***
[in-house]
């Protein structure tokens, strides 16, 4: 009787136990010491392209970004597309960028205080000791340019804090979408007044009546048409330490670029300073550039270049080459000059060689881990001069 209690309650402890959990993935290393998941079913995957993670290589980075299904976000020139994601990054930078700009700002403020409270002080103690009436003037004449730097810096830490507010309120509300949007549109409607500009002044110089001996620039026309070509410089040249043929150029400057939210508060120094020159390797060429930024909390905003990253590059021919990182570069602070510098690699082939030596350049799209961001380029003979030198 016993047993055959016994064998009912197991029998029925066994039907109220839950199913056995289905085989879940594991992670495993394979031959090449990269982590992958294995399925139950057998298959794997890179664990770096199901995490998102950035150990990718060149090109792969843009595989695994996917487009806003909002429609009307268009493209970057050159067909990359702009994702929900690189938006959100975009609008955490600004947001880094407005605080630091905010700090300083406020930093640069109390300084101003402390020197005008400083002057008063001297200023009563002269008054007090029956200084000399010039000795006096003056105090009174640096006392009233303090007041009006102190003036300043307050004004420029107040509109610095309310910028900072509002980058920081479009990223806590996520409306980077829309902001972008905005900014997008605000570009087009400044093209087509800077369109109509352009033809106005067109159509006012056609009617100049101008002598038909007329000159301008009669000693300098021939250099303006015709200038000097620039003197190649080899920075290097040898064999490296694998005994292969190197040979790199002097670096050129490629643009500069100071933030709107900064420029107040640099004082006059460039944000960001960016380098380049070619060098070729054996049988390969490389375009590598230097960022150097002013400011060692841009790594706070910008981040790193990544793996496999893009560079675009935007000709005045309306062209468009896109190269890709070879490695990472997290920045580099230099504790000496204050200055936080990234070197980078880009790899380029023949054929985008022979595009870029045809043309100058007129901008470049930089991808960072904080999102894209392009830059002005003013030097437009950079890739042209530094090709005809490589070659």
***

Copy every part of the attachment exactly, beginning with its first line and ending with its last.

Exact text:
[in-house]
């Protein structure tokens, strides 16, 4: 009787136990010491392209970004597309960028205080000791340019804090979408007044009546048409330490670029300073550039270049080459000059060689881990001069 209690309650402890959990993935290393998941079913995957993670290589980075299904976000020139994601990054930078700009700002403020409270002080103690009436003037004449730097810096830490507010309120509300949007549109409607500009002044110089001996620039026309070509410089040249043929150029400057939210508060120094020159390797060429930024909390905003990253590059021919990182570069602070510098690699082939030596350049799209961001380029003979030198 016993047993055959016994064998009912197991029998029925066994039907109220839950199913056995289905085989879940594991992670495993394979031959090449990269982590992958294995399925139950057998298959794997890179664990770096199901995490998102950035150990990718060149090109792969843009595989695994996917487009806003909002429609009307268009493209970057050159067909990359702009994702929900690189938006959100975009609008955490600004947001880094407005605080630091905010700090300083406020930093640069109390300084101003402390020197005008400083002057008063001297200023009563002269008054007090029956200084000399010039000795006096003056105090009174640096006392009233303090007041009006102190003036300043307050004004420029107040509109610095309310910028900072509002980058920081479009990223806590996520409306980077829309902001972008905005900014997008605000570009087009400044093209087509800077369109109509352009033809106005067109159509006012056609009617100049101008002598038909007329000159301008009669000693300098021939250099303006015709200038000097620039003197190649080899920075290097040898064999490296694998005994292969190197040979790199002097670096050129490629643009500069100071933030709107900064420029107040640099004082006059460039944000960001960016380098380049070619060098070729054996049988390969490389375009590598230097960022150097002013400011060692841009790594706070910008981040790193990544793996496999893009560079675009935007000709005045309306062209468009896109190269890709070879490695990472997290920045580099230099504790000496204050200055936080990234070197980078880009790899380029023949054929985008022979595009870029045809043309100058007129901008470049930089991808960072904080999102894209392009830059002005003013030097437009950079890739042209530094090709005809490589070659």